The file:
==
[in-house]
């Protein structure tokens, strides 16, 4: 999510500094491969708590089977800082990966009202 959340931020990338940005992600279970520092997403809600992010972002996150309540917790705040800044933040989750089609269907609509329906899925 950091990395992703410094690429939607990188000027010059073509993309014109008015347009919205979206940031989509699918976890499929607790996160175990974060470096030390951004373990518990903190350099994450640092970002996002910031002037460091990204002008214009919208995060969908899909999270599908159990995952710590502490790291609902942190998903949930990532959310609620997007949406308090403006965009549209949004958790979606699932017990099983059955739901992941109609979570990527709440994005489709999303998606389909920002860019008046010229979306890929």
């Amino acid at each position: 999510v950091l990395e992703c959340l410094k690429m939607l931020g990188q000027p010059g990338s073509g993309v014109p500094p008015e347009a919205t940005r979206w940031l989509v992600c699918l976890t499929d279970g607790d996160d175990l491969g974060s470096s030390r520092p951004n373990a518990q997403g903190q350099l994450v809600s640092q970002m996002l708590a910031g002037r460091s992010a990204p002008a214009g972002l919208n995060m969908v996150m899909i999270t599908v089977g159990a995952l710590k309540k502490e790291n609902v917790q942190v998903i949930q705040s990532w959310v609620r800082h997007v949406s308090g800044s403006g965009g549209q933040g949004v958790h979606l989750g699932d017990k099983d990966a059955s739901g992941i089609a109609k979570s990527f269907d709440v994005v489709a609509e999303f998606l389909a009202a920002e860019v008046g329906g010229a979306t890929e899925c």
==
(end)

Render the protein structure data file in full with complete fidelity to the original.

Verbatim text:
[in-house]
């Protein structure tokens, strides 16, 4: 999510500094491969708590089977800082990966009202 959340931020990338940005992600279970520092997403809600992010972002996150309540917790705040800044933040989750089609269907609509329906899925 950091990395992703410094690429939607990188000027010059073509993309014109008015347009919205979206940031989509699918976890499929607790996160175990974060470096030390951004373990518990903190350099994450640092970002996002910031002037460091990204002008214009919208995060969908899909999270599908159990995952710590502490790291609902942190998903949930990532959310609620997007949406308090403006965009549209949004958790979606699932017990099983059955739901992941109609979570990527709440994005489709999303998606389909920002860019008046010229979306890929």
């Amino acid at each position: 999510v950091l990395e992703c959340l410094k690429m939607l931020g990188q000027p010059g990338s073509g993309v014109p500094p008015e347009a919205t940005r979206w940031l989509v992600c699918l976890t499929d279970g607790d996160d175990l491969g974060s470096s030390r520092p951004n373990a518990q997403g903190q350099l994450v809600s640092q970002m996002l708590a910031g002037r460091s992010a990204p002008a214009g972002l919208n995060m969908v996150m899909i999270t599908v089977g159990a995952l710590k309540k502490e790291n609902v917790q942190v998903i949930q705040s990532w959310v609620r800082h997007v949406s308090g800044s403006g965009g549209q933040g949004v958790h979606l989750g699932d017990k099983d990966a059955s739901g992941i089609a109609k979570s990527f269907d709440v994005v489709a609509e999303f998606l389909a009202a920002e860019v008046g329906g010229a979306t890929e899925c």